I have heard people say that therapy is a human right, and I have heard others call it a luxury. In Los Angeles, therapy can be costly if you’re hoping to see someone immediately or looking for a therapist with a specific specialization. Conversely, it can be really difficult to find a provider who is in-network with your insurance company and has availability (and availability that works with your availability) or to find a nonprofit that offers therapy at a reduced rate and doesn’t have a long waiting list. Given all the hurdles, including trying to make virtual therapy work when there are other people in your space, driving to and from a therapist’s office in heavy traffic, finding parking, taking time out of your busy schedule, and doing therapeutic work that can be emotionally draining and activating, it makes sense that people will wonder if they actually need therapy.
We all deal with difficulties in our lives, from stress at work to challenges in our relationships with others and everything in between. To struggle is to be human, but does that mean we need therapy to help us through those times of hardship? If not, how do you know whether or not you need additional support? Sometimes, you might just need some basic self-care or the chance to talk things through with a friend to start feeling like yourself again, but how do you know when that just isn’t enough?
Do I Need Therapy?
There are many different schools of thought about how you might determine if you need therapy. According to the American Psychological Association, two main points should be considered. The first is around what level of distress an issue is causing you. Do you spend some time each week thinking about this issue, and are you reluctant to talk about it? Has the issue changed your quality of life? The second thing to consider would be the level of interference in your everyday life that this problem has caused. Does it take up a lot of your time? Has it impacted your educational or work goals? Is it causing you to rearrange your lifestyle? If your answer to these questions is yes, then seeking therapy may be a good idea.
While it might be easy for some to seek therapy if they know they are psychologically struggling or suffering, for others, the answer might not be as clear. There are some common signs and situations that might indicate that one could benefit from additional support. For example, if you are experiencing persistent feelings of sadness or hopelessness, it might be wise to seek therapy. Similarly, feelings of worry, fear, or anxiety can be a sign that you would benefit from professional help. Therapy can also help those who are having difficulty coping with stress and feelings of overwhelm by providing the tools necessary to handle those emotions more effectively. Changes in sleep and appetite can be signs that you are struggling with something emotionally, and therapy can help to address these issues and improve your overall well-being. The National Institute of Mental Health named how lack of pleasure or interest in activities that you used to enjoy and persistent irritability are also reasons to seek out psychotherapy. And if you find yourself isolating or withdrawing from social relationships or having difficulty managing your relationships, therapy can offer a safe and supportive environment to work through those challenges.
Who Benefits From Therapy?
According to the National Alliance on Mental Health, at least 1 in every 5 American adults experience mental illness each year, and only about 40% of people who experience mental illness can access mental health care. This disparity ultimately impacts a wide array of people as mental health concerns do not discriminate, and everyone from those who have more classic signs of mental distress like anxiety or depression to those who have survived trauma to those coping with chronic pain or illness can benefit from seeking therapy. Individuals navigating grief and loss can also benefit from talking to a licensed professional who can walk beside them through their grief. People with high-stress, demanding careers that are both intellectually and emotionally taxing are similarly prone to benefit significantly from therapy as it provides them with the space to process the challenges of their daily lives. Therapy can also aid those suffering from low self-esteem and self-image issues, as many modalities emphasize self-compassion and self-acceptance. Therapy isn’t just for those who are experiencing mental health problems, however, and many use it as a way to navigate life changes, improve their relationships, advance their goals, further self-improvement, and for a host of other reasons.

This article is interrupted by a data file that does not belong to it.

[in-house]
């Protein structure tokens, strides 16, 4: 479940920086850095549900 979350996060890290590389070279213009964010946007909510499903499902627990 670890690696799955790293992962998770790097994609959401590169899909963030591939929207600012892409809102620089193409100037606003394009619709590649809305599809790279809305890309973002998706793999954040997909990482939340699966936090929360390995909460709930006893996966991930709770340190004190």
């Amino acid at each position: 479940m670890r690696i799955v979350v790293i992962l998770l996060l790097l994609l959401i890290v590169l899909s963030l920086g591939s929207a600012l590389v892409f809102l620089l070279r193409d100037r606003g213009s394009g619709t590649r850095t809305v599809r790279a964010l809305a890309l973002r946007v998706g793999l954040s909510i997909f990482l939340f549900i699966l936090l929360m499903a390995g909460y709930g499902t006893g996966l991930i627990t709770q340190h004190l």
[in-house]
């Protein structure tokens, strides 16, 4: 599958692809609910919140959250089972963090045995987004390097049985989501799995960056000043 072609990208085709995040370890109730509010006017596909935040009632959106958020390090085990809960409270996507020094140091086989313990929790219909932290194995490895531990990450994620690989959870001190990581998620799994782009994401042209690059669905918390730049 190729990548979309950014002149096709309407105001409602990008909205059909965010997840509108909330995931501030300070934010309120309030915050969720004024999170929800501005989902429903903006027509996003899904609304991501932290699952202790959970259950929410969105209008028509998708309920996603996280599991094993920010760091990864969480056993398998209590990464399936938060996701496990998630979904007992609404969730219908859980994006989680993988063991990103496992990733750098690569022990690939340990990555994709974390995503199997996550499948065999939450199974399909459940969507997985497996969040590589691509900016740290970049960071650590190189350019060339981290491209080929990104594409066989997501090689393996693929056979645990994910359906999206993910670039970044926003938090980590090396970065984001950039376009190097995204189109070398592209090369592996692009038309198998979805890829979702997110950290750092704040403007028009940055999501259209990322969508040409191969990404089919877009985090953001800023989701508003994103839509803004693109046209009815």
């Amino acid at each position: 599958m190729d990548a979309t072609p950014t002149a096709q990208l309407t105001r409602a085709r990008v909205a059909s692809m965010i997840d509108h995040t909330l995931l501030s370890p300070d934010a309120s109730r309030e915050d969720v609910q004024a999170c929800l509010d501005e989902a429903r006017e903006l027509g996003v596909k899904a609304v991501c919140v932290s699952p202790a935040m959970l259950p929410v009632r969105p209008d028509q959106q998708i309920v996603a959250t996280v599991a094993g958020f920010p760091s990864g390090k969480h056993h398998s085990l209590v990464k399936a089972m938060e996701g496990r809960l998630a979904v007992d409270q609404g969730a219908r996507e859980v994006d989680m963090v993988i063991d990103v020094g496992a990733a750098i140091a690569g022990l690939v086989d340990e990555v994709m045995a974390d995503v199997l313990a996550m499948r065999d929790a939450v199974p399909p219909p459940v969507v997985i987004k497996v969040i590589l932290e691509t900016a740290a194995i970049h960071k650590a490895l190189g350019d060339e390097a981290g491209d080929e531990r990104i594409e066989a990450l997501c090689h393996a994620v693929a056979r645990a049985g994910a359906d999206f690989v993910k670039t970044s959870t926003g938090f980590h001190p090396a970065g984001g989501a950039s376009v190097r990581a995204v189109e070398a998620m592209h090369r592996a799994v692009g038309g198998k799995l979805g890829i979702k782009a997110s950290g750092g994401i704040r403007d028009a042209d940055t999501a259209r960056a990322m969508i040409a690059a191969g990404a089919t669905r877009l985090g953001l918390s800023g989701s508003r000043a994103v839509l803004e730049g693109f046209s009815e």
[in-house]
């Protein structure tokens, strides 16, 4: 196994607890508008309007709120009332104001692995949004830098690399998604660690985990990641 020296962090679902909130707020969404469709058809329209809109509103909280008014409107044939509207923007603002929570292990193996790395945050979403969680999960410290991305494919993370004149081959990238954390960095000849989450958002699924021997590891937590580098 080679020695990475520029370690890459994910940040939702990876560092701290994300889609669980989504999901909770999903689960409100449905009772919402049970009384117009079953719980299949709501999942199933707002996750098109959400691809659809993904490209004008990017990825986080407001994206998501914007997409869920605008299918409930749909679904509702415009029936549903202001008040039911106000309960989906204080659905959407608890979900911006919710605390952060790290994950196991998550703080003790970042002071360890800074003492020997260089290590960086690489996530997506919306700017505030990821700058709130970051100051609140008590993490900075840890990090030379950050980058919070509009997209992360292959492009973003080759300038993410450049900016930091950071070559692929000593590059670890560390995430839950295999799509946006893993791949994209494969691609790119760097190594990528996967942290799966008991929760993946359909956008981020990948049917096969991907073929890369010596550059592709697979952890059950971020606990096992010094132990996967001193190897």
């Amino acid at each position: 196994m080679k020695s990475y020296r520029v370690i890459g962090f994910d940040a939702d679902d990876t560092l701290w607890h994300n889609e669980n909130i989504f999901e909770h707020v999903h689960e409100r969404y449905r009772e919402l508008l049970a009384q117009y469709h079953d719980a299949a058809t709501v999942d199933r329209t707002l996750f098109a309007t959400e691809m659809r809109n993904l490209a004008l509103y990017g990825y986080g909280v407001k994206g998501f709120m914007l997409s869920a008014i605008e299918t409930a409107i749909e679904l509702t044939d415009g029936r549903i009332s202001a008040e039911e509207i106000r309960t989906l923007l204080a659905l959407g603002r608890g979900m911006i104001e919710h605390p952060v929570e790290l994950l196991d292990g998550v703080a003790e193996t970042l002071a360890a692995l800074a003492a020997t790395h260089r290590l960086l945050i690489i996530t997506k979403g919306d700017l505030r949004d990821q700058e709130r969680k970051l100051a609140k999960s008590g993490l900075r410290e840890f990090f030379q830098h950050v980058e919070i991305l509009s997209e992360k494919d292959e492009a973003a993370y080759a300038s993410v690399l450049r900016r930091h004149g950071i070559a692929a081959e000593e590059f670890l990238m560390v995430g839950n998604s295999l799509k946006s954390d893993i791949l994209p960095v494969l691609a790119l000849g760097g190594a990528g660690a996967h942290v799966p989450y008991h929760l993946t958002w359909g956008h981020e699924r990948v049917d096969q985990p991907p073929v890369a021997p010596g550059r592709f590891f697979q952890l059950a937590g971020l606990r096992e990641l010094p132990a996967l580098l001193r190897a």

And it’s not just adults who have something to gain from therapy. Children and adolescents are particularly at-risk populations, and suicide is the second leading cause of death in minors aged 10 – 14, so ensuring that young people have access to mental health care can be life-saving.
How Do You Know if Therapy is Helping?
Sometimes it can be hard to tell whether or not therapy is “working.” The therapeutic process can be complex and nonlinear, so the progress that one makes in therapy is not always glaringly apparent. And unfortunately, sometimes, in therapy, things can get worse before they get better.
One obvious sign that you’re benefiting from therapy is an overall reduction in the intensity and frequency of your symptoms. Depending on what you were experiencing initially, this can look like feeling less worried, more hopeful, more connected, or more present. Improved sleep can be another clear sign that therapy is helping. For some, therapy enables you to develop more effective and helpful coping techniques. When you find that you’re using these techniques to manage difficult emotions or situations, it becomes clearer that therapy is working. And, of course, positive feedback from those close enough to see the changes in you and improved relationships due to learning better communication skills are ways to tell that your time in therapy has been fruitful. In an article from Mental Health America, they expound that, “You will know therapy is working for you when you notice a change in your general mood or mindset. Maybe you’ll catch yourself challenging your automatic negative thoughts or processing a frustrating situation rather than immediately reacting with anger.”
Many other indicators of the success of one’s experience in therapy are much more intangible, however. For example, therapy may help you increase your resilience, but you will only recognize that in times of acute hardship. Improved self-esteem and self-worth are also evidence of the benefits of therapy, but these improvements take time to observe.
What Kind of Therapy Works Best?
While there are tons of evidence-based therapeutic models for different issues and diagnoses, including Cognitive Behavioral Therapy (CBT), Cognitive Processing Therapy (CPT), Eye Movement Desensitization and Reprocessing (EMDR), Emotionally Focused Therapy (EFT), Interpersonal Psychotherapy (IPT), etc, it can be challenging to identify which approach is going to be most effective for you. This article reviews some of the modalities, however there are hundreds more.